Ever heard of the term “precision agriculture? Well, the IoT, robotics, and AI are paving the way to tackling one of the biggest problems facing the world’s food supply, and in doing so, helping define precision agriculture. While we are are still early on in the development of smart agriculture, there are clearly huge opportunities for the farming industry. With the continued refinement and deployment of autonomous equipment, the gains for farmers are not far off. New lightweight equipment is doing less damage to the soil and is more environmentally friendly. Automation like this is freeing up agricultural workers to focus on projects that add value to higher quality and more voluminous production. Projects like Small Robot Company and HandsFree Hectare are in the proof-of-concept stage, but the outlook for rapid successful implementation is excellent. The following article goes into significant depth and explains the what, the why and the how.
The world’s human population currently stands at around 7.6 billion and is projected to reach 11.2 billion by 2100. We will therefore need a food production and distribution system that can accommodate another 3.6 billion people—ideally while consuming as little additional land and leaving as small an environmental footprint as possible, in order to maintain vital ecosystem services and conserve Earth’s remaining wildlife.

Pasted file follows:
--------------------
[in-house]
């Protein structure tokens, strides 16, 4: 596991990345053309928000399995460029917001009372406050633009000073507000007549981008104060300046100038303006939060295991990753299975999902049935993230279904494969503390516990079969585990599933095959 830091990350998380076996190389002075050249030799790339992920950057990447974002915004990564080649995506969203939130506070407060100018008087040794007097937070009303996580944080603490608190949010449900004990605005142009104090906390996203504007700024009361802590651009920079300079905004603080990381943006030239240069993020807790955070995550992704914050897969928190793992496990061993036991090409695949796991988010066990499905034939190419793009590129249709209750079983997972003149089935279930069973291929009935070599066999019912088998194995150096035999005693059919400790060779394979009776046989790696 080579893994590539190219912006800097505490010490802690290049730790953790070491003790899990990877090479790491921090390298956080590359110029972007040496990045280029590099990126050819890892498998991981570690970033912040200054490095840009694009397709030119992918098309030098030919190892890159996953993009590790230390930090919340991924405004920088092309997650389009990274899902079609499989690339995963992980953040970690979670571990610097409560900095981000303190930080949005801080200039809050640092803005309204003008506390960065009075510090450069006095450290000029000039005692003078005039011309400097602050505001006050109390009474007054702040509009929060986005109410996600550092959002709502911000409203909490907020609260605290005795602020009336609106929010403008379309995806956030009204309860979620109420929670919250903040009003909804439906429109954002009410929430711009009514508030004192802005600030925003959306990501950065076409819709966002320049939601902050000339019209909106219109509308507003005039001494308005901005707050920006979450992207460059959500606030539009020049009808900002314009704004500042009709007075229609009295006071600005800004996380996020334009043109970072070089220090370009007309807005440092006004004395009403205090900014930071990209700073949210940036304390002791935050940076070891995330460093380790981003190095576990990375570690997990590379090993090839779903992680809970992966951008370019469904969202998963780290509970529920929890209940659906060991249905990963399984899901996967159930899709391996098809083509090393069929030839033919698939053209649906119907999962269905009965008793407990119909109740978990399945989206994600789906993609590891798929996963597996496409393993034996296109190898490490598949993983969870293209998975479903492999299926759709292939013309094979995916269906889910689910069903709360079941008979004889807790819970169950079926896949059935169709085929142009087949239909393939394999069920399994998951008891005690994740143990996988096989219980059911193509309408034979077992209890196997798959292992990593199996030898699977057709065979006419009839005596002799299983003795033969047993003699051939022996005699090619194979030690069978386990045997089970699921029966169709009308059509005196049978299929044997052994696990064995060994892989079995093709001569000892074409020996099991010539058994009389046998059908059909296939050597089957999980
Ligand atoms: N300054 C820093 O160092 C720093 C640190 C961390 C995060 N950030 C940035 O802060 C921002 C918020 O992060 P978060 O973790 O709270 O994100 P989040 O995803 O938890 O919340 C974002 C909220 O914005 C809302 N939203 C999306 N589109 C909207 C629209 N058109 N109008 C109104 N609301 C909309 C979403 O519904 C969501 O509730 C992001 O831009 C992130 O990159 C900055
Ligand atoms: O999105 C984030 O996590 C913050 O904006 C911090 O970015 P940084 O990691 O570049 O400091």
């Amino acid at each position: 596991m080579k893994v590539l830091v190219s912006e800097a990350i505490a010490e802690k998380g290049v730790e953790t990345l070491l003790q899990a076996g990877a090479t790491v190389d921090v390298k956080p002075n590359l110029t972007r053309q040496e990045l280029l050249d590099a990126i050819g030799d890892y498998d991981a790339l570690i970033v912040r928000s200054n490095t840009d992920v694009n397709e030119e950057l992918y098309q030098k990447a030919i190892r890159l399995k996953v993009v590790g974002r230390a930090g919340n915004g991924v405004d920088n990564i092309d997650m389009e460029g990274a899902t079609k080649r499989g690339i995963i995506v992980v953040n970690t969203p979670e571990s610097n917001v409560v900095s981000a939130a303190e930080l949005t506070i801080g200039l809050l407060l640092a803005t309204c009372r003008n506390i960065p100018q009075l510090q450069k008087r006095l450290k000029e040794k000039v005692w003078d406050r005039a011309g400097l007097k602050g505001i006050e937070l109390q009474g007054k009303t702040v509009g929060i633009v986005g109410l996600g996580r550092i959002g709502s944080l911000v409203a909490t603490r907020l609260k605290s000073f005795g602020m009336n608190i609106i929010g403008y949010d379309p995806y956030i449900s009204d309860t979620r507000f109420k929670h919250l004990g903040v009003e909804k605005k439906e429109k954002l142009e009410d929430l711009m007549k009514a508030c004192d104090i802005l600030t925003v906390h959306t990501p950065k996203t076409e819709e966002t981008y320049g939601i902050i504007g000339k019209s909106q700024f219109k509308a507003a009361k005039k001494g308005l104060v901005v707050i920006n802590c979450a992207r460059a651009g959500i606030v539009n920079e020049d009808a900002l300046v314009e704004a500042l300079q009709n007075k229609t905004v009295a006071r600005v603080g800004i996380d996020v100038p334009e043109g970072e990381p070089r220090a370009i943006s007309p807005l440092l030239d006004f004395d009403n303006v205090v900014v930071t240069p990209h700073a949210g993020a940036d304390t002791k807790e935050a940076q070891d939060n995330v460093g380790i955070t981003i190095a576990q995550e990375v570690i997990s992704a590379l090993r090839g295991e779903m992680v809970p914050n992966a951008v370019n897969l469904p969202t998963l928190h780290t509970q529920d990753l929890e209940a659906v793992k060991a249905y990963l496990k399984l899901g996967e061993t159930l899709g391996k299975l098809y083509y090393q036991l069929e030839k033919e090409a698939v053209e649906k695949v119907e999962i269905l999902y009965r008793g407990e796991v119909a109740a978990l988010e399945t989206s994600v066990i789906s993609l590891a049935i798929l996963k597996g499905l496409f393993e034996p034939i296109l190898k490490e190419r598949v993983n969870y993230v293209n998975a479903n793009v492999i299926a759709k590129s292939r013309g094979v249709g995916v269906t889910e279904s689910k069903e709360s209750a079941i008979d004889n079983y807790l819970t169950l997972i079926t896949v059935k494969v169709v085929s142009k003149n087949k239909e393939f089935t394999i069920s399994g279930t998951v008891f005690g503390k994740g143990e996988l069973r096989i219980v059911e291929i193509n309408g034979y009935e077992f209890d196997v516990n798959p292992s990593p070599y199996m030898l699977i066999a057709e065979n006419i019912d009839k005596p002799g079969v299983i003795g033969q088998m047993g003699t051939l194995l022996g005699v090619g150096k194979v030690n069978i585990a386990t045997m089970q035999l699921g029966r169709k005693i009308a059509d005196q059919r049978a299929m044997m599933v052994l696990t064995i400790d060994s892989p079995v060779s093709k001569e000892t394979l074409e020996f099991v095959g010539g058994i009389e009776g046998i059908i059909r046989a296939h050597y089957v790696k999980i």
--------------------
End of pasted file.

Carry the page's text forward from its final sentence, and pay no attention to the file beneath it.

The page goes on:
That’s clearly a challenge given that around half of the world’s habitable land is under agriculture of some kind—with a high proportion of this used for livestock farming (Figure A).
In a widely reported recent study, Poore and Nemecek (2018) note that a shift away from meat and dairy consumption would go a long way towards relieving pressure on agricultural land and reducing environmental impact: “Meat, aquaculture, eggs, and dairy use ~83% of the world’s farmland and contribute 56 to 58% of food’s different emissions, despite providing only 37% of our protein and 18% of our calories.